Löwe in einem Zoo nahe der syrischen Stadt Aleppo

four paws rescues animals from war- torn zoo in syria

13 animals are given a second chance at life

For 13 animals left vegetating for months - even years - in the bombed out Magic World Zoo, FOUR PAWS came to their rescue.

Dr. Amir Khalil, FOUR PAWS vet and long-time expert of animal rescue operations in war and conflict zones, heard about the dismal fate of these animals. For him one thing was clear: he would do everything to save the remaining animals from certain death.

Months of preparation culminated in one of the most strenuous and logistically challenging rescue operations ever carried out by FOUR PAWS but now each animal is able to recover in sanctuaries for the rest of their lives.  

Active fire, an animal heart- attack and a surprise pregnancy

The mission to free the remaining 13 animals took place in not one, but TWO harrowing missions.

In July 2017, the first team of experts set out to rescue 13 starved and severly dehydrated animals from the Magic World Zoo. FOUR PAWS worked alongside local government and security experts in Turkey and Syria to safely transport the first nine animals to Turkey. 

Three lions (two females and a male), two tigers (a female and a male), two Asian black bears (a female and a male) and two hyenas were among the first survivors.

The remaining four animals - two lions and two dogs - were brought to safety several days later.

But the rescue wasn't without its milestones.

Gunfire and explosions could be heard in the distance while the team worked. On the journey to freedom, one of the tigers had a heart attack and had to be brought back to life by Dr. Frank Göritz, the chief vet at the Leibniz Institute for Zoo and Wildlife Research (IZW) in Berlin and a long-standing FOUR PAWS partner. In a routine ultrasound, a female lion showed she was pregnant. 

These incidents provided extreme pressure for the team to work quickly and efficiently to bring the animals to safety. The FOUR PAWS team monitored them closely throughout transport and while the animals were in quarantine in order to quickly pick up on any signs of duress.

After the animals were evacuated, they were brought to a temporary home at our partner sanctuary, Al Ma'Wa for Nature and Wildlife. Once there, Dana, the female lion, gave birth to a lion cub: Hajar. Unfortunately, the little cub passed away after one month, another victim of the Syrian War Crisis.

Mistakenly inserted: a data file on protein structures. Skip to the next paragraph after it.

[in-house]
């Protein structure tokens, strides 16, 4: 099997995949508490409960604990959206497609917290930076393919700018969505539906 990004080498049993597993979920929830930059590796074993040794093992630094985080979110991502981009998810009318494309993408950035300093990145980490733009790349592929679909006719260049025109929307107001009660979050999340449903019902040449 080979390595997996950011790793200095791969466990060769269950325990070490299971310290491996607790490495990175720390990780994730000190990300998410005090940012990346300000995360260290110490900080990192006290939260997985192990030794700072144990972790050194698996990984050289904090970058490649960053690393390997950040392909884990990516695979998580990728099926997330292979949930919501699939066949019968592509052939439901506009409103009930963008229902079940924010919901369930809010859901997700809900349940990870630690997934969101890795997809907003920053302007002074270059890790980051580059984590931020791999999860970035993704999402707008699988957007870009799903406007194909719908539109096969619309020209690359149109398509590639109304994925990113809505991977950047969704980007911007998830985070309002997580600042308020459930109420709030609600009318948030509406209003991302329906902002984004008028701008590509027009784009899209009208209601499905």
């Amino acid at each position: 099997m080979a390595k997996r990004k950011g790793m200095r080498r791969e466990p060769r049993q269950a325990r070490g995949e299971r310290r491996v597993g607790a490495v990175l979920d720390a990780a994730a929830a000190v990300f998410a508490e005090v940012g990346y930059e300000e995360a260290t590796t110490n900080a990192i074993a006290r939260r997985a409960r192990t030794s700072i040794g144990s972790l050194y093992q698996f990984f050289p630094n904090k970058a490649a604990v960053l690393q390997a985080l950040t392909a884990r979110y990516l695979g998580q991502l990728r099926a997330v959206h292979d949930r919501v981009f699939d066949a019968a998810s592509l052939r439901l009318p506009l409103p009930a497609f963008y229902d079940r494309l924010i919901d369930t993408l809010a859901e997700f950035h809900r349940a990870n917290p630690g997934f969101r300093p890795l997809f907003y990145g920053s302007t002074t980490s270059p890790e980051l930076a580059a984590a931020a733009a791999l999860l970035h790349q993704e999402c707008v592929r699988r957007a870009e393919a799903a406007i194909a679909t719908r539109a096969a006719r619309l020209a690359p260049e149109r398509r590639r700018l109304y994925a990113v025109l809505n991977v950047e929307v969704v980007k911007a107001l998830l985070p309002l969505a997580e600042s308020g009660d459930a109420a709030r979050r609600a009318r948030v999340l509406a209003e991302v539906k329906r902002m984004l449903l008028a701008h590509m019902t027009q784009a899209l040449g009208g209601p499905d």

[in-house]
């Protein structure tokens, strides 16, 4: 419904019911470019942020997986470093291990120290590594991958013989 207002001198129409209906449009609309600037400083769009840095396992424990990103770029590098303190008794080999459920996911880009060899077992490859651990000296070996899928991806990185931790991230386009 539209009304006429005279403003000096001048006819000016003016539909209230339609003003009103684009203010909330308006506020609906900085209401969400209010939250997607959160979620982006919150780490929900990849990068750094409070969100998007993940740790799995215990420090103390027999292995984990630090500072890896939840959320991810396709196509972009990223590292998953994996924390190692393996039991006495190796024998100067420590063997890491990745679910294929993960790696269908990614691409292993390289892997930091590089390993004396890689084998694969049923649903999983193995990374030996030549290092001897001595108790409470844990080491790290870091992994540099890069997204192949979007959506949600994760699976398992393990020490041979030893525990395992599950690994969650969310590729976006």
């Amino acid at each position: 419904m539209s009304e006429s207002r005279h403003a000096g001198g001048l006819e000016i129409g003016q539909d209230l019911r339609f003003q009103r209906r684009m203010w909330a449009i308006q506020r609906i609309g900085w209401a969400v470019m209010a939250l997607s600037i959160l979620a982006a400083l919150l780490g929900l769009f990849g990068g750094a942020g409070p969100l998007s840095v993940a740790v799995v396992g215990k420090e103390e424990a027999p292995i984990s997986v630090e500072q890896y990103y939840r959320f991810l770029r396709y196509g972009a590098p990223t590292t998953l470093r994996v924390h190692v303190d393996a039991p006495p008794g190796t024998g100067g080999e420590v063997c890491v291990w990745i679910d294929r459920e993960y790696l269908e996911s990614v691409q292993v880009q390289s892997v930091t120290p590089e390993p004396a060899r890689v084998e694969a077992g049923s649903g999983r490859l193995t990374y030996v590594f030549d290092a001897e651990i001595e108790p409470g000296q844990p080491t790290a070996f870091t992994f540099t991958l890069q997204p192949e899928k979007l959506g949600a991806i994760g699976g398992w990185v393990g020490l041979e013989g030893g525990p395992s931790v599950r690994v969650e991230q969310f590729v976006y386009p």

We owe a big thanks to the Turkish authorities who, twice, opened the border and allowed our team to safely pass with the 13 animals. We also thank our partner organizations and team members for bravely saving each of the 13 lives.

Now these animals will find peace and be given a second chance at life.     

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We transported the exhausted animals to an animal welfare centre close to the Turkish town of Karacabey where for a few weeks all 13 animals were able to recover from the strain of the rescue operation and above all from the trauma suffered during the war. Thanks to the support of Dr. Frank Göritz, the chief vet at the Leibniz Institute for Zoo and Wildlife Research (IZW) in Berlin and a long-standing FOUR PAWS partner, all the animals received veterinary treatment and were prepared for the further journey. Some three weeks after their rescue from Syria, the animals were ready for transport; we had received the necessary documents from the Turkish authorities permitting their export.  

Safe at last

The final journey of the 13 animals from Aleppo ended in Amman, Jordan, where they were released into the 'Al Ma'wa for Nature and Wildlife' sanctuary, which is funded by FOUR PAWS and the Princess Alia Foundation (PAF). For the first few months, they were kept in so-called resocialization enclosures that are much smaller than their final wildlife compound. This is a necessary step that serves to gradually familiarise caged animals with their new habitat.

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